Clement was a bishop in Rome at the end of the first century. About 96 he wrote a letter known as '1 Clement'. It was sent in the name of the church in Rome, to Corinth to settle a dispute there, caused by some of the younger members of the church. The actual trouble in Corinth concerned a group of young Christian leaders who had usurped the proper position of the respected elders of the community. Clement writes at some length in an effort to restore peace in the church. The letter is much more than a call to order in the church in Corinth. Clement sets out a picture of the church as an orderly body under God, with authority vested in the duly appointed leaders. Variously designated 'bishops'or 'presbyters', they are the ones who are to lead the worship and preside over the church's life. The attitude of the younger members of the church in Corinth is, therefore, not just a problem of youthful exuberance, but a challenge to the duly ordained divine order of things.
Clement strongly upheld the notion of rank, an order of authority and responsibility, divinely instituted in the church. These views were influential in the growth of government, and an order of responsibility within the church. The first letter of Clement was widely read in the early church, giving as it did very clear support to this view of things at a time when the church was searching for appropriate lines of authority to combat some of the more radical views springing up. Some ancient manuscripts include 1 Clement as part of the New Testament, along with 2 Clement, which is an anonymous second century letter.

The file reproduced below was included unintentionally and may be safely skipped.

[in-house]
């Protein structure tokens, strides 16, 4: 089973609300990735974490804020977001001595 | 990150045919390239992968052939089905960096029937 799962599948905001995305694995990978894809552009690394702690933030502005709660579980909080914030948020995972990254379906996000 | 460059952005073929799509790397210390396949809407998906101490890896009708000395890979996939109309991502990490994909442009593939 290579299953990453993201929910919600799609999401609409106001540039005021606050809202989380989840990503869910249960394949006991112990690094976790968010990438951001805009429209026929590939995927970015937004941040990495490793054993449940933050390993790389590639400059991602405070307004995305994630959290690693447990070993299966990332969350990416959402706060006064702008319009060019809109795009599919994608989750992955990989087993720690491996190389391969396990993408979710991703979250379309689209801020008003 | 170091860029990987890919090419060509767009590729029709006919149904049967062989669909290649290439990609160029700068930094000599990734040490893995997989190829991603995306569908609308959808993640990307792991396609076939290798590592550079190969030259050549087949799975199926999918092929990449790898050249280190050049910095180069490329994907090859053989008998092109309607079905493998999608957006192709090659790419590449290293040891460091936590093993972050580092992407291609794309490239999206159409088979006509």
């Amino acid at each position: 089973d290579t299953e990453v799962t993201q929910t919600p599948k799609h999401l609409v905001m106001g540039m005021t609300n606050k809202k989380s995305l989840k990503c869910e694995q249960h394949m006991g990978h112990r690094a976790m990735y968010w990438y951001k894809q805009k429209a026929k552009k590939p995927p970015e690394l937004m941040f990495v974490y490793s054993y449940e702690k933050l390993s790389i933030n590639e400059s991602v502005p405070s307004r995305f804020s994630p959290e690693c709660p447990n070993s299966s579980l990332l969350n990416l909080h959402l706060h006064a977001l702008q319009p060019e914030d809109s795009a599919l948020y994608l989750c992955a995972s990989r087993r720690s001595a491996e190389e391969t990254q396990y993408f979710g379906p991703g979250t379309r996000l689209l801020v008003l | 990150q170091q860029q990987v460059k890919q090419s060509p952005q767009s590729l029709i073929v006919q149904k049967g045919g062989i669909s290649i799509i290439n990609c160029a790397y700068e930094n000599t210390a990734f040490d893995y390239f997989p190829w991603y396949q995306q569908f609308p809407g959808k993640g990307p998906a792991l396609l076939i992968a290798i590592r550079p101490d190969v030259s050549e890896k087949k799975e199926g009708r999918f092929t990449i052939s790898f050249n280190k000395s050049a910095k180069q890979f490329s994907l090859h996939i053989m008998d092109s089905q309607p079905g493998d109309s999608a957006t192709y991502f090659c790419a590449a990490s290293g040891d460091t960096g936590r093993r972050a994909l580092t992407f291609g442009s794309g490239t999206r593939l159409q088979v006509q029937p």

According to apocryphal acta dating to the 4th century at earliest, Clement was banished from Rome to the Chersonesus during the reign of the Emperor Trajan and was set to work in a stone quarry. Finding on his arrival that the prisoners were suffering from lack of water, he knelt down in prayer. Looking up, he saw a lamb on a hill, went to where the lamb had stood and struck the ground with his pickaxe, releasing a gushing stream of clear water. This miracle resulted in the conversion of large numbers of the local pagans and his fellow prisoners to Christianity. As punishment, Saint Clement was martyred by being tied to an anchor and thrown from a boat into the Black Sea. The legend recounts that every year a miraculous ebbing of the sea revealed a divinely built shrine containing his bones. Anyway, he is often depicted with an anchor, and many churches in port towns that minister chiefly to seamen are named for him. He is also the only Roman Pope to have a Russian Orthadox Church dedicated in his name.
BORN: 1 A.D.,
Rome, Roman Empire
DIED: 99 or 101, Chersonesus, Taurica, Bosporan Kingdom, (modern day Crimea, Ukraine)